Suvin, in the book mentioned above, quotes me as having written: "The lost-race concept is latently science-fictional in that it raises a what-if question: 'what would happen to a civilized society isolated for centuries from the Ekumene?' [The trouble is that in Haggard and his imitators] the community's economy is simply ignored, its premodern technology is simply taken for granted, and its politics appears only in a hierarchy of royalty, nobility, priesthood, and common people. In sum, the latent SF remains merely latent" (95). On one lost-race story Bleiler and I are in partial agreement. In SFS #16 (November 1978), in a survey of Haggard's works, the first sentence in my entry for Allan Quatermain is "Haggard's first fully developed lost-race romance and the chief model for all the many that followed from his or other pens" (5:287). Bleiler's article begins: "The lost-race novel par excellence, setting up many of the motifs and fictional patterns that became an integral part of the subgenre" (318-19). The trouble is that, in the 1100 words that follow in Bleiler's excellent account of the novel, I find nothing to contradict the second sentence in my note, "The imaginary world is more ruritanian than marvelous." The culture of Zu-Vendi is said to be "at about Classical Mediterranean level" and its politics that of "a feudal monarchy, with perpetual internal strife and turmoil." No details are offered to indicate that this fictive society differs from societies known to history because of its long isolation from the Ekumene or, indeed, that it differs from known societies in any way more significant than the ways in which Ruritania and Graustark differ from the actual societies of turn-of-the-century Europe. Lost-race stories and utopias have much in common, but it is the latter that demand, rather than merely allow, mental experiments based on cognitive logic.

Bleiler's entries for H.G. Wells do not include "The Grisly Folk," which begins--

'Can these bones live?'

Could anything be more dead, more mute and inexpressive to the inexpert eye than the ochreous fragments of bone and the fractured lumps of flint that constitute the first traces of something human in the world? We see them in the museum cases, sorted out in accordance with principles we do not understand, labeled with strange names. Chellean, Mousterian, Solutrian, and the like, taken mostly from the places Chelles, La Moustier, Solutre, and so forth where the first specimens were found. Most of us stare through the glass at them, wonder vaguely for at that half-savage, half-animal past of our race, and pass on. 'Primitive man,' we say. 'Flint instruments. The mammoth used to chase him.' Few of us realize yet how much the subtle indefatigable cross-examination of the scientific worker has been extracting from the evidence of these rusty and obstinate witnesses during the last few years.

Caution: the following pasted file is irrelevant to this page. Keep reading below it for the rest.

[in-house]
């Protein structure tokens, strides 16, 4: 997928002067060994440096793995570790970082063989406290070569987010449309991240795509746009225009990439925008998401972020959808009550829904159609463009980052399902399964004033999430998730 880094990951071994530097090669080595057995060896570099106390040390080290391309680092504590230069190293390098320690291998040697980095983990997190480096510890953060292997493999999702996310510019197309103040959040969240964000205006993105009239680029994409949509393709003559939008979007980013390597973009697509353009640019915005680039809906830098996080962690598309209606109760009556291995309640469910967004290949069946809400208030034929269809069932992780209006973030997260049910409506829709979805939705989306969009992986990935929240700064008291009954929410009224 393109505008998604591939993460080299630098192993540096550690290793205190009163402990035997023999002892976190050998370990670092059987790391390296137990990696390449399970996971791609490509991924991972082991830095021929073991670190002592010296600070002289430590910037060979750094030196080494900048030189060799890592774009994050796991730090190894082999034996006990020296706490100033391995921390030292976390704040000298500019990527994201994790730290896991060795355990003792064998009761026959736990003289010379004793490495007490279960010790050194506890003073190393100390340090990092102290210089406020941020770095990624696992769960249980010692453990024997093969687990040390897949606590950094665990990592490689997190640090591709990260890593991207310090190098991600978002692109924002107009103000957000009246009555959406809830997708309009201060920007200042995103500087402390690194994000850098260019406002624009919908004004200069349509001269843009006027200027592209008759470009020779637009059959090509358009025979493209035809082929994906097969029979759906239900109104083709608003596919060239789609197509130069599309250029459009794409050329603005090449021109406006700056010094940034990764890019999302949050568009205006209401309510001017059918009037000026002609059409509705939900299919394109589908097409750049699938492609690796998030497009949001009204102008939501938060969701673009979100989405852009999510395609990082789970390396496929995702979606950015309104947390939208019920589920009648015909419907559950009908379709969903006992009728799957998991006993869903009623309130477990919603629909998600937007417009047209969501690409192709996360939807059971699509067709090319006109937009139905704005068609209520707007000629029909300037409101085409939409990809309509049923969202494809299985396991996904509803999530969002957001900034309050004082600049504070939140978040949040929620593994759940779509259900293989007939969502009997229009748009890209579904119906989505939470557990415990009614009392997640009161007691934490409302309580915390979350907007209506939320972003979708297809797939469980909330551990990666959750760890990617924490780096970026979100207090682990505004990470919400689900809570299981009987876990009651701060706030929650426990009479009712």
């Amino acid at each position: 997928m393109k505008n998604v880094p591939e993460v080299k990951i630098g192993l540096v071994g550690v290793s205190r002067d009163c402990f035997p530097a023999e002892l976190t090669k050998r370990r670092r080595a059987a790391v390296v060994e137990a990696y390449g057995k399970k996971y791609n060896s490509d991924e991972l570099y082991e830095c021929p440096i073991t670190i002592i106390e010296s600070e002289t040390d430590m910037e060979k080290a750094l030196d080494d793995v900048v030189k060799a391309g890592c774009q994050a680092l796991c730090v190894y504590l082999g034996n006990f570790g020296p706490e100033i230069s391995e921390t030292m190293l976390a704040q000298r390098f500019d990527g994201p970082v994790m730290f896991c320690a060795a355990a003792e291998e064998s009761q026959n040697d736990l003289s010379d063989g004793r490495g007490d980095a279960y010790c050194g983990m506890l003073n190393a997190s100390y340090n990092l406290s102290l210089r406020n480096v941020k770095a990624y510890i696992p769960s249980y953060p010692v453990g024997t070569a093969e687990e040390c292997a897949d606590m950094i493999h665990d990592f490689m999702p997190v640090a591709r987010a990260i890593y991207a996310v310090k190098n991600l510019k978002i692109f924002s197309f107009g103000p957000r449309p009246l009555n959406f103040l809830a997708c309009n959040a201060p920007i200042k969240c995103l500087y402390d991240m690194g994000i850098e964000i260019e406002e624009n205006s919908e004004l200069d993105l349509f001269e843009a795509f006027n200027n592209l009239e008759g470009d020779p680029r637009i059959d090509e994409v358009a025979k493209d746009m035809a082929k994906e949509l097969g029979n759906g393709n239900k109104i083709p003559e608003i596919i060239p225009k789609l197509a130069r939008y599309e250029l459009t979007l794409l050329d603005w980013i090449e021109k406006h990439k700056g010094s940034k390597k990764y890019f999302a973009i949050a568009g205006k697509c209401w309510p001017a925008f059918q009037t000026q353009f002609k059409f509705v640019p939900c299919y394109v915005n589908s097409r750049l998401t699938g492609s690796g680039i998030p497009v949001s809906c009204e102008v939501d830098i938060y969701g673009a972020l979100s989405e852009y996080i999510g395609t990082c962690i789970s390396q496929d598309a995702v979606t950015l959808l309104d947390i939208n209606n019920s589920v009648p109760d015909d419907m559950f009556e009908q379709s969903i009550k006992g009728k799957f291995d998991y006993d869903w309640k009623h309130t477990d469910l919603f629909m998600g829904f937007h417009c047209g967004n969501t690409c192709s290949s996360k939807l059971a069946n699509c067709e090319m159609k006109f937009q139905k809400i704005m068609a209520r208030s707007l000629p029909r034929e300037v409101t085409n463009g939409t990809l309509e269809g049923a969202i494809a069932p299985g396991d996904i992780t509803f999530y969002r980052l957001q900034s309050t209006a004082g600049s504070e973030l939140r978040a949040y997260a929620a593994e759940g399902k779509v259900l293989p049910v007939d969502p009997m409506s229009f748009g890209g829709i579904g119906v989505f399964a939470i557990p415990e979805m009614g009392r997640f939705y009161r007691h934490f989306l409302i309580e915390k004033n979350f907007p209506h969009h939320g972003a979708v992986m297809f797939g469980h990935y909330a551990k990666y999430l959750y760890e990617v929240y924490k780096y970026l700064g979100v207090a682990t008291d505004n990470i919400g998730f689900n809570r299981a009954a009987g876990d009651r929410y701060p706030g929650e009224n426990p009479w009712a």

--and continues in this vein for several pages until, much as we move out of the wooden O to the fields of France in Olivier's film of Henry V, we leave the museum for the plains of Europe in the days when true men clashed with Neandertalers and eventually killed them all. Since the world depicted in "The Grisly Folk" is envisioned on the basis of science rather than history, it seems very odd to call it "historical fiction." The basic real science in this story is that some of the human skulls and legbones in question were quite similar to those of modern man, while others contemporary with the first group differed to such an extent that it seemed probable that there had been two subspecies, one ancestral to modern man and one that somehow disappeared from the face of the earth. The physical difference between the two groups is real, but the theory that the second group, the Neandertalers, disappeared without a trace is simply speculation. Even more speculative are the theories that the Neandertalers were killed off in battles with true men and that the legends of ogres and man-eating giants derive from memories of the Neandertalers. Can we not say that such speculations are equivalent to quasi- or fictive science and thus count stories of prehistoric life as science-fiction stories?